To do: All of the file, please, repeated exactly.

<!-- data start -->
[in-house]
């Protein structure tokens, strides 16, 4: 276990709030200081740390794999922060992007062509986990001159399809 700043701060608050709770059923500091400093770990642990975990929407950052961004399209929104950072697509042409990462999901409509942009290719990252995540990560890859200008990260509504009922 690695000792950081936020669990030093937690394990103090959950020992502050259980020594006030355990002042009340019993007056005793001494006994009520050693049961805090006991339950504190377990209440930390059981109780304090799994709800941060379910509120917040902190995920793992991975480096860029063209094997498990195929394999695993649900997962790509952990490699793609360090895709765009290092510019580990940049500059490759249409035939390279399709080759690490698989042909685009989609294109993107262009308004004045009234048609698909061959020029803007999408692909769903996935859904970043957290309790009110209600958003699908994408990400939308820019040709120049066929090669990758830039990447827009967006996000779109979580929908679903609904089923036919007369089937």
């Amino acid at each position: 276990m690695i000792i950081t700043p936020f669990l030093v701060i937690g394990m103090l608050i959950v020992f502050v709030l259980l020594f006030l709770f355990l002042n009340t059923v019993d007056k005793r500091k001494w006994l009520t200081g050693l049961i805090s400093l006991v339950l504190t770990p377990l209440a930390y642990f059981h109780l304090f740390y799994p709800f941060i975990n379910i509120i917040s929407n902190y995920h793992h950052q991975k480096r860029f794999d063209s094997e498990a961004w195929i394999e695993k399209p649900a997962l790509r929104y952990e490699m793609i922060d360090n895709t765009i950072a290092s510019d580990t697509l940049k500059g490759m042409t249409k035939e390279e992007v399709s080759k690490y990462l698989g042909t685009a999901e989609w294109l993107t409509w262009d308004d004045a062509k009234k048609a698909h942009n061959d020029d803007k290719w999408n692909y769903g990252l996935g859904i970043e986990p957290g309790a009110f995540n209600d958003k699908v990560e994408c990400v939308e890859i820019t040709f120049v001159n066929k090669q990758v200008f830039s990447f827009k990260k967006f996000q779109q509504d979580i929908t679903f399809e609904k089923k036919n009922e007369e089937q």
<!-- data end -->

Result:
[in-house]
């Protein structure tokens, strides 16, 4: 276990709030200081740390794999922060992007062509986990001159399809 700043701060608050709770059923500091400093770990642990975990929407950052961004399209929104950072697509042409990462999901409509942009290719990252995540990560890859200008990260509504009922 690695000792950081936020669990030093937690394990103090959950020992502050259980020594006030355990002042009340019993007056005793001494006994009520050693049961805090006991339950504190377990209440930390059981109780304090799994709800941060379910509120917040902190995920793992991975480096860029063209094997498990195929394999695993649900997962790509952990490699793609360090895709765009290092510019580990940049500059490759249409035939390279399709080759690490698989042909685009989609294109993107262009308004004045009234048609698909061959020029803007999408692909769903996935859904970043957290309790009110209600958003699908994408990400939308820019040709120049066929090669990758830039990447827009967006996000779109979580929908679903609904089923036919007369089937």
């Amino acid at each position: 276990m690695i000792i950081t700043p936020f669990l030093v701060i937690g394990m103090l608050i959950v020992f502050v709030l259980l020594f006030l709770f355990l002042n009340t059923v019993d007056k005793r500091k001494w006994l009520t200081g050693l049961i805090s400093l006991v339950l504190t770990p377990l209440a930390y642990f059981h109780l304090f740390y799994p709800f941060i975990n379910i509120i917040s929407n902190y995920h793992h950052q991975k480096r860029f794999d063209s094997e498990a961004w195929i394999e695993k399209p649900a997962l790509r929104y952990e490699m793609i922060d360090n895709t765009i950072a290092s510019d580990t697509l940049k500059g490759m042409t249409k035939e390279e992007v399709s080759k690490y990462l698989g042909t685009a999901e989609w294109l993107t409509w262009d308004d004045a062509k009234k048609a698909h942009n061959d020029d803007k290719w999408n692909y769903g990252l996935g859904i970043e986990p957290g309790a009110f995540n209600d958003k699908v990560e994408c990400v939308e890859i820019t040709f120049v001159n066929k090669q990758v200008f830039s990447f827009k990260k967006f996000q779109q509504d979580i929908t679903f399809e609904k089923k036919n009922e007369e089937q």